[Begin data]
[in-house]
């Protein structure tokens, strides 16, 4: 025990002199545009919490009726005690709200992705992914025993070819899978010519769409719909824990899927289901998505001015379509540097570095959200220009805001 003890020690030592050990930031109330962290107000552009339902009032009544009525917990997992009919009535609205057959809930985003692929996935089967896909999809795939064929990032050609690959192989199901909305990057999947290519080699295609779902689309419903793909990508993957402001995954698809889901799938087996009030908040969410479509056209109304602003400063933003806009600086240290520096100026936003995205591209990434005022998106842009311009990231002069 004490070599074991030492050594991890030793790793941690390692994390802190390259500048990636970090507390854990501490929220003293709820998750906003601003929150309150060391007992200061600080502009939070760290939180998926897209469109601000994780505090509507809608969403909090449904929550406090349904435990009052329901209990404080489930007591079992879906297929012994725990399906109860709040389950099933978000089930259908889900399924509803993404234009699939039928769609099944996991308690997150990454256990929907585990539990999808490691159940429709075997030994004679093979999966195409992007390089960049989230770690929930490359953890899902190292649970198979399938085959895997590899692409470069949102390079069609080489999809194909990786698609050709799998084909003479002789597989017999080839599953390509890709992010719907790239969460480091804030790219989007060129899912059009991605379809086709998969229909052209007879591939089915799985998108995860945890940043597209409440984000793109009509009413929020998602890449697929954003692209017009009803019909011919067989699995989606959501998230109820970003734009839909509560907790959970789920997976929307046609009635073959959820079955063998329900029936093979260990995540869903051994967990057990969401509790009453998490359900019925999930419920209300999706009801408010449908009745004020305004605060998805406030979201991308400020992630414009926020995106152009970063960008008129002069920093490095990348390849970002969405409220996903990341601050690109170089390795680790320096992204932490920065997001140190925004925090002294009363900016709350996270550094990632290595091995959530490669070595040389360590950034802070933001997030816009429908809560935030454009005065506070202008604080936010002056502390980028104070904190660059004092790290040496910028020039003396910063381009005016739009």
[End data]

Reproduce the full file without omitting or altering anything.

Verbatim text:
[in-house]
């Protein structure tokens, strides 16, 4: 025990002199545009919490009726005690709200992705992914025993070819899978010519769409719909824990899927289901998505001015379509540097570095959200220009805001 003890020690030592050990930031109330962290107000552009339902009032009544009525917990997992009919009535609205057959809930985003692929996935089967896909999809795939064929990032050609690959192989199901909305990057999947290519080699295609779902689309419903793909990508993957402001995954698809889901799938087996009030908040969410479509056209109304602003400063933003806009600086240290520096100026936003995205591209990434005022998106842009311009990231002069 004490070599074991030492050594991890030793790793941690390692994390802190390259500048990636970090507390854990501490929220003293709820998750906003601003929150309150060391007992200061600080502009939070760290939180998926897209469109601000994780505090509507809608969403909090449904929550406090349904435990009052329901209990404080489930007591079992879906297929012994725990399906109860709040389950099933978000089930259908889900399924509803993404234009699939039928769609099944996991308690997150990454256990929907585990539990999808490691159940429709075997030994004679093979999966195409992007390089960049989230770690929930490359953890899902190292649970198979399938085959895997590899692409470069949102390079069609080489999809194909990786698609050709799998084909003479002789597989017999080839599953390509890709992010719907790239969460480091804030790219989007060129899912059009991605379809086709998969229909052209007879591939089915799985998108995860945890940043597209409440984000793109009509009413929020998602890449697929954003692209017009009803019909011919067989699995989606959501998230109820970003734009839909509560907790959970789920997976929307046609009635073959959820079955063998329900029936093979260990995540869903051994967990057990969401509790009453998490359900019925999930419920209300999706009801408010449908009745004020305004605060998805406030979201991308400020992630414009926020995106152009970063960008008129002069920093490095990348390849970002969405409220996903990341601050690109170089390795680790320096992204932490920065997001140190925004925090002294009363900016709350996270550094990632290595091995959530490669070595040389360590950034802070933001997030816009429908809560935030454009005065506070202008604080936010002056502390980028104070904190660059004092790290040496910028020039003396910063381009005016739009």